Back to Journals » International Journal of Chronic Obstructive Pulmonary Disease » Volume 11 » Issue 1

Combination therapy of inhaled steroids and long-acting beta2-agonists in asthma–COPD overlap syndrome

Authors Lee SY, Park HY, Kim EK, Lim SY, Rhee CK, Hwang YI, Oh YM, Lee SD, Park YB

Received 14 June 2016

Accepted for publication 20 September 2016

Published 8 November 2016 Volume 2016:11(1) Pages 2797—2803

DOI https://doi.org/10.2147/COPD.S114964

Checked for plagiarism Yes

Review by Single-blind

Peer reviewers approved by Professor Hsiao-Chi Chuang

Peer reviewer comments 4

Editor who approved publication: Dr Richard Russell


Suh-Young Lee,1,* Hye Yun Park,2,* Eun Kyung Kim,3 Seong Yong Lim,4 Chin Kook Rhee,5 Yong Il Hwang,6 Yeon-Mok Oh,7 Sang Do Lee,7 Yong Bum Park1

On behalf of the KOLD Study Group

1Division of Pulmonary, Allergy, and Critical Care Medicine, Department of Internal Medicine, Kangdong Sacred Heart Hospital, Hallym University College of Medicine, 2Division of Pulmonary and Critical Care Medicine, Department of Medicine, Samsung Medical Center, Sungkyunkwan University School of Medicine, Seoul, 3Department of Internal Medicine, Bundang CHA Medical Center, CHA University College of Medicine, Seongnam, 4Department of Medicine, Kangbuk Samsung Hospital, Sungkyunkwan University School of Medicine, 5Division of Pulmonology and Critical Care Medicine, Department of Internal Medicine, Seoul St Mary’s Hospital, College of Medicine, The Catholic University of Korea, Seoul, 6Division of Pulmonary, Allergy and Critical Care Medicine, Department of Medicine, Hallym University Sacred Heart Hospital, Hallym University Medical School, Gyeonggido, 7Department of Pulmonary and Critical Care Medicine, Asan Medical Center, University of Ulsan College of Medicine, Ulsan, Republic of Korea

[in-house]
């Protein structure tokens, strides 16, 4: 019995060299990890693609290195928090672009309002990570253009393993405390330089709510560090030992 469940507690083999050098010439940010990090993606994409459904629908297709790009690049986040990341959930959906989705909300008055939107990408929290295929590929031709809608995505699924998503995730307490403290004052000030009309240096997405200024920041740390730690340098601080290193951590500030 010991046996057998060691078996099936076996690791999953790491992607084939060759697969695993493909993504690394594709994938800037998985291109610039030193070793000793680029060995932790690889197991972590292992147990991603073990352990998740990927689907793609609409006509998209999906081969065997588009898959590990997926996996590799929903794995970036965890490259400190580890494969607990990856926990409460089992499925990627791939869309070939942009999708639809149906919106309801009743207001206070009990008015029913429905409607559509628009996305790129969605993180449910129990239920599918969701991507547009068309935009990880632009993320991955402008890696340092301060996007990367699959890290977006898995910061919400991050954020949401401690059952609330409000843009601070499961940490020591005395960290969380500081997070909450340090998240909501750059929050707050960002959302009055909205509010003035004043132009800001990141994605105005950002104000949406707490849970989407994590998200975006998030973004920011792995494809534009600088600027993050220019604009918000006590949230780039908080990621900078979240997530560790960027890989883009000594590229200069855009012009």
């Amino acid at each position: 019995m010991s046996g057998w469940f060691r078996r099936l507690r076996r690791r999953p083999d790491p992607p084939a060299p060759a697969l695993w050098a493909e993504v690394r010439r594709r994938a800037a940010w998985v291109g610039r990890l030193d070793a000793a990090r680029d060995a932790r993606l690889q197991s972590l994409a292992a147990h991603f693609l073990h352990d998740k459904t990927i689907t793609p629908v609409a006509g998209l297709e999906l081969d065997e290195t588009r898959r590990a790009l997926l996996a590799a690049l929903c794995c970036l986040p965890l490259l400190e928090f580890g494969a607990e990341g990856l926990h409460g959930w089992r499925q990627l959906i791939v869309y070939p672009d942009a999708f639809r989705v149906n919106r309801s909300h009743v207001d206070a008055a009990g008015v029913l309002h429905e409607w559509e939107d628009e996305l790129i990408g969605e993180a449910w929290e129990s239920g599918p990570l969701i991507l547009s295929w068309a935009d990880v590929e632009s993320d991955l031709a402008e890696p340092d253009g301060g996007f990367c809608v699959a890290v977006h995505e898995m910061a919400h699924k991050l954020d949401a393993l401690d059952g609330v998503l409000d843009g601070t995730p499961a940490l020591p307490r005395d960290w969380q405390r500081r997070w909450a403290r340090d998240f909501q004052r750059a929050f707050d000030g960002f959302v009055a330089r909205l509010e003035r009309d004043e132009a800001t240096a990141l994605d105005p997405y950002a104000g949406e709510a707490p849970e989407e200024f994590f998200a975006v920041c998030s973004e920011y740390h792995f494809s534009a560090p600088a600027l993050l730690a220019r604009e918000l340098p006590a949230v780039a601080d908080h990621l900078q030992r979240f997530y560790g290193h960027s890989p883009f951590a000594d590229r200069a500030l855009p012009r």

*These authors contributed equally to this work

Background: The efficacy of inhaled corticosteroids (ICSs)/long-acting beta2-agonist (LABA) treatment in patients with asthma–chronic obstructive pulmonary disease (COPD) overlap syndrome (ACOS) compared to patients with COPD alone has rarely been examined. This study aimed to evaluate the clinical efficacy for the improvement of lung function after ICS/LABA treatment in patients with ACOS compared to COPD alone patients.
Methods: Patients with stable COPD were selected from the Korean Obstructive Lung Disease (KOLD) cohort. Subjects began a 3-month ICS/LABA treatment after a washout period. ACOS was defined when the patients had 1) a personal history of asthma, irrespective of age, and wheezing in the last 12 months in a self-reported survey and 2) a positive bronchodilator response.
Results: Among 152 eligible COPD patients, 45 (29.6%) fulfilled the criteria for ACOS. After a 3-month treatment with ICS/LABA, the increase in forced expiratory volume in 1 second (FEV1) was significantly greater in ACOS patients than in those with COPD alone (240.2±33.5 vs 124.6±19.8 mL, P=0.002). This increase in FEV1 persisted even after adjustment for confounding factors (adjusted P=0.002). According to severity of baseline FEV1, the ACOS group showed a significantly greater increase in FEV1 than the COPD-alone group in patients with mild-to-moderate airflow limitation (223.2±42.9 vs 84.6±25.3 mL, P=0.005), whereas there was no statistically significant difference in patients with severe to very severe airflow limitation.
Conclusion: This study provides clinical evidence that ACOS patients with mild-to-moderate airflow limitation showed a greater response in lung function after 3 months of ICS/LABA combination treatment.

Keywords: pulmonary disease, chronic obstructive, asthma, respiratory function tests

Creative Commons License This work is published and licensed by Dove Medical Press Limited. The full terms of this license are available at https://www.dovepress.com/terms.php and incorporate the Creative Commons Attribution - Non Commercial (unported, v3.0) License. By accessing the work you hereby accept the Terms. Non-commercial uses of the work are permitted without any further permission from Dove Medical Press Limited, provided the work is properly attributed. For permission for commercial use of this work, please see paragraphs 4.2 and 5 of our Terms.

Download Article [PDF]  View Full Text [HTML][Machine readable]